If there were ever any doubts about who calls the shots in the ANC Youth League (and there weren't), they were laid to rest on Thursday. Julius Malema was the very picture of control when he delivered his political report to the organisation's elective conference. Whether telling delegates how to behave, or very generously patting Jacob Zuma’s back, he held the delegates in the palm of his hand. Still thinking about running, Lebogang Maile? By SIPHO HLONGWANE.
The ANC Youth League’s last elective conference, the one in 2008 that went to pieces in Mangaung, did a lot to damage the image of the League. So said ANCYL President Julius Malema when he addressed the conference on Thursday. It is clear that the chaos of the last congress weighed heavily on the minds of the Youth League’s executive. Malema dwelled on the issue of discipline and unity within the organisation for a good portion of his speech. The money quote: “Nobody is going to disrupt the conference in my name.”
And it isn’t hard to see how he plans to prevent that. Malema has authority by the bucket-load within the League. Not to mention popularity as well. There was an awkward moment before Malema’s speech when his rival Lebogang Maile spoke. The Gauteng MEC’s salutations were met with chants of “Juju! Juju!” When Malema got onto the podium, he warned delegates to greet “in the ANC fashion” and not to factionalise. Unlike Andile Lungisa, Malema was immediately obeyed.
Malema really fired up when he dipped into the media. Over 600 journalists applied for media accreditation and according to him, this was so we could see the delegates booing President Jacob Zuma. That didn’t happen when the ANC president walked into the conference hall with Malema. Quite the opposite – he received a huge welcome. Malema spoke about the ANC Youth League supporting Zuma when it was unpopular to do so, and promised Zuma that his protectors from the media were the ANC Youth League. It was a fantastic strategy to position the media as the enemy of ANC unity.
Maile also received comfort from Malema. “He was my leader when I was at Cosas,” Malema said. “And now, I am his leader.” People would be allowed to back whatever candidate they liked, Malema assured the delegations, and that right would be protected. But keep in mind that he said that against a backdrop of conference discipline. Malema only mentioned Maile’s possible supporters (in a roundabout way) when he was speaking about how everyone should behave themselves. Even when he alluded to the fact that his presidency may be challenged, Malema left no doubt in everybody’s minds that he was in control.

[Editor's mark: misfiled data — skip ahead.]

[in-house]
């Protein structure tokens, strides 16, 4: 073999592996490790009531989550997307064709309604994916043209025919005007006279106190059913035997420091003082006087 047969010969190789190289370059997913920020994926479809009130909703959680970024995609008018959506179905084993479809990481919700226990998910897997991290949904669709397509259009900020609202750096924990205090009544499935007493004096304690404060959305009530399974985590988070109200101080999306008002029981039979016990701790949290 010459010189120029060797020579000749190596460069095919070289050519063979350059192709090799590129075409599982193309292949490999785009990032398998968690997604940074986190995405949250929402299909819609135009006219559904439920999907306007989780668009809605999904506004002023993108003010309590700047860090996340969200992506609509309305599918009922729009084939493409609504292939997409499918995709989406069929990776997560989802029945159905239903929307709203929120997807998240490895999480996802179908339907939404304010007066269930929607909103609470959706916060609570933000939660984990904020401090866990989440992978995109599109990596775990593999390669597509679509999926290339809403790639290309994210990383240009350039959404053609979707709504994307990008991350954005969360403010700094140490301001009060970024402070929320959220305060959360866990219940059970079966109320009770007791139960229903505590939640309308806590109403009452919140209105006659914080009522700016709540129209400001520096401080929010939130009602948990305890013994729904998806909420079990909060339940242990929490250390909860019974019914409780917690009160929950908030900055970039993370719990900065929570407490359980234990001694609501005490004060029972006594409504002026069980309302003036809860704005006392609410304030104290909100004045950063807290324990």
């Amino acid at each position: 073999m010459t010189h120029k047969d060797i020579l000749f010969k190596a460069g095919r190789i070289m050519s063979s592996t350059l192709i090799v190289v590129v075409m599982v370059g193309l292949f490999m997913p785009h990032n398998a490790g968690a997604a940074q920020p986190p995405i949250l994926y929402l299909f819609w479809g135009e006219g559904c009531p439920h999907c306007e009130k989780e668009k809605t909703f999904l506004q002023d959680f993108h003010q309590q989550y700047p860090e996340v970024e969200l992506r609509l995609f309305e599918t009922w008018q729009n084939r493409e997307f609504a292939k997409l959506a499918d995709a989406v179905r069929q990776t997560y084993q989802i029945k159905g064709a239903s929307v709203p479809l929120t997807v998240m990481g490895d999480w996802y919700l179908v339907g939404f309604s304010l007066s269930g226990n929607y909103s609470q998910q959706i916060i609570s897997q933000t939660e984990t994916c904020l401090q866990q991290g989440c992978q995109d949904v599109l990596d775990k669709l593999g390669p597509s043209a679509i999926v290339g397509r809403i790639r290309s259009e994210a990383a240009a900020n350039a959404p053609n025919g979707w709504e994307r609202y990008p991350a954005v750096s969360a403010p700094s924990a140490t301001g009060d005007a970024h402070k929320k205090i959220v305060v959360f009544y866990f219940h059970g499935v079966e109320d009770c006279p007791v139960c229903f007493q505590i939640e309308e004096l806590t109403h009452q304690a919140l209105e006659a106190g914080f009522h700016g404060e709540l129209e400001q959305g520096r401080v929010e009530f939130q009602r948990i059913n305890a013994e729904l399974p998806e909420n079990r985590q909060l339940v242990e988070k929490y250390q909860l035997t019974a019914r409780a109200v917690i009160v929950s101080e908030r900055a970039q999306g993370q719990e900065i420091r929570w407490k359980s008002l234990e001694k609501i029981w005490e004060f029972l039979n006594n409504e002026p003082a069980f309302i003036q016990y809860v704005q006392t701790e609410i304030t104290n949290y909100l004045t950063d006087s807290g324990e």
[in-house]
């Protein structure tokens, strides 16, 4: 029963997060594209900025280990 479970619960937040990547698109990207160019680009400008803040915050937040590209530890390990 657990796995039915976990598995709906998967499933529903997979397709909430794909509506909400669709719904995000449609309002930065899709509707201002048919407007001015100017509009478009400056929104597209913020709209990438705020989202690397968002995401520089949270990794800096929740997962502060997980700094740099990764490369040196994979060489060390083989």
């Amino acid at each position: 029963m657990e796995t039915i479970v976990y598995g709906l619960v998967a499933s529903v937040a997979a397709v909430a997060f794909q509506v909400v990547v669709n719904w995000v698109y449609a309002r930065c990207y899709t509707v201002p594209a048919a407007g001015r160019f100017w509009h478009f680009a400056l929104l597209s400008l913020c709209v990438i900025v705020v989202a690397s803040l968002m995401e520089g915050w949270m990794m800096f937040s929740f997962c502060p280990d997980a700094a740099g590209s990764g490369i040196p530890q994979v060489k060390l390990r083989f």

The bulk of Malema’s long and eventually rambling speech focused on his economic ideas for South Africa. Yes, redistribution of land featured very strongly. Malema has been the only prominent South African to push the “without compensation” angle to land redistribution, and he repeated this position again at the conference. Since willing-buyer-willing-seller had failed to transfer enough land to blacks, the government should just take it, he said.
Oh, and the young people should only have one partner. Not many. And no, this message isn’t aimed at Jacob Zuma. “Every time they want to undermine this message, they say it is about Jacob Zuma. It is not for Zuma, it is for you,” Malema said. Zuma’s polygamy is allowed because he’s an elder, and not a youth “living in risk conditions”. Feel free to insert your own puzzled “hmmm” here.
Malema’s performance will have given Maile very little comfort. Malema is clearly well-loved, he is making unity a core issue, and his supporters are mobilised and ready to crush any challengers. This conference belongs to them – there’s really very little to suggest that there may be an upset here. Not for the man who can end up his opening address with a song – strangely reminiscent of another one of recent celebrity – containing the phrase “shoot the stray dog” in isiZulu. DM
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